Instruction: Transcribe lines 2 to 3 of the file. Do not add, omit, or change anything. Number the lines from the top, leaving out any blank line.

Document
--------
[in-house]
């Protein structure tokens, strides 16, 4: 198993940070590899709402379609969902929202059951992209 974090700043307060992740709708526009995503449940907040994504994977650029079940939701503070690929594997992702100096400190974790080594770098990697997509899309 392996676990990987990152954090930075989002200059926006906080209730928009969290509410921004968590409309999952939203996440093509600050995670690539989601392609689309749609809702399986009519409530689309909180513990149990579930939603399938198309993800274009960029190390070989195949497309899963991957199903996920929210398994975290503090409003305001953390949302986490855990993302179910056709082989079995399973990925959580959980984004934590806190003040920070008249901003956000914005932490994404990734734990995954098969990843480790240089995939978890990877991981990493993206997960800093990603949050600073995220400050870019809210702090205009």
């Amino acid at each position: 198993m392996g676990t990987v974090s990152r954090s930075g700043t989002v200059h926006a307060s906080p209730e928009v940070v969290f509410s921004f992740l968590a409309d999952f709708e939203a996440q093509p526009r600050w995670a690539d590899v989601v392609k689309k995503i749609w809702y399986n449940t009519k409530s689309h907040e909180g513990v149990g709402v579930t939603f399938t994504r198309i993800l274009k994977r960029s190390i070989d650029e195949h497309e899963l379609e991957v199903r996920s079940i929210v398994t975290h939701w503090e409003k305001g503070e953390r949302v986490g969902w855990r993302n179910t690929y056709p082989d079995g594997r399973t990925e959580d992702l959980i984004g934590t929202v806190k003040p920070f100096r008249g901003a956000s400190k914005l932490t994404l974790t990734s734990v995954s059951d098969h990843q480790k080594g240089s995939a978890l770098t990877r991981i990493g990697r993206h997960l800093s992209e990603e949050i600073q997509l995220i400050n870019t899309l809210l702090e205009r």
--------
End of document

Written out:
């Protein structure tokens, strides 16, 4: 198993940070590899709402379609969902929202059951992209 974090700043307060992740709708526009995503449940907040994504994977650029079940939701503070690929594997992702100096400190974790080594770098990697997509899309 392996676990990987990152954090930075989002200059926006906080209730928009969290509410921004968590409309999952939203996440093509600050995670690539989601392609689309749609809702399986009519409530689309909180513990149990579930939603399938198309993800274009960029190390070989195949497309899963991957199903996920929210398994975290503090409003305001953390949302986490855990993302179910056709082989079995399973990925959580959980984004934590806190003040920070008249901003956000914005932490994404990734734990995954098969990843480790240089995939978890990877991981990493993206997960800093990603949050600073995220400050870019809210702090205009």
């Amino acid at each position: 198993m392996g676990t990987v974090s990152r954090s930075g700043t989002v200059h926006a307060s906080p209730e928009v940070v969290f509410s921004f992740l968590a409309d999952f709708e939203a996440q093509p526009r600050w995670a690539d590899v989601v392609k689309k995503i749609w809702y399986n449940t009519k409530s689309h907040e909180g513990v149990g709402v579930t939603f399938t994504r198309i993800l274009k994977r960029s190390i070989d650029e195949h497309e899963l379609e991957v199903r996920s079940i929210v398994t975290h939701w503090e409003k305001g503070e953390r949302v986490g969902w855990r993302n179910t690929y056709p082989d079995g594997r399973t990925e959580d992702l959980i984004g934590t929202v806190k003040p920070f100096r008249g901003a956000s400190k914005l932490t994404l974790t990734s734990v995954s059951d098969h990843q480790k080594g240089s995939a978890l770098t990877r991981i990493g990697r993206h997960l800093s992209e990603e949050i600073q997509l995220i400050n870019t899309l809210l702090e205009r």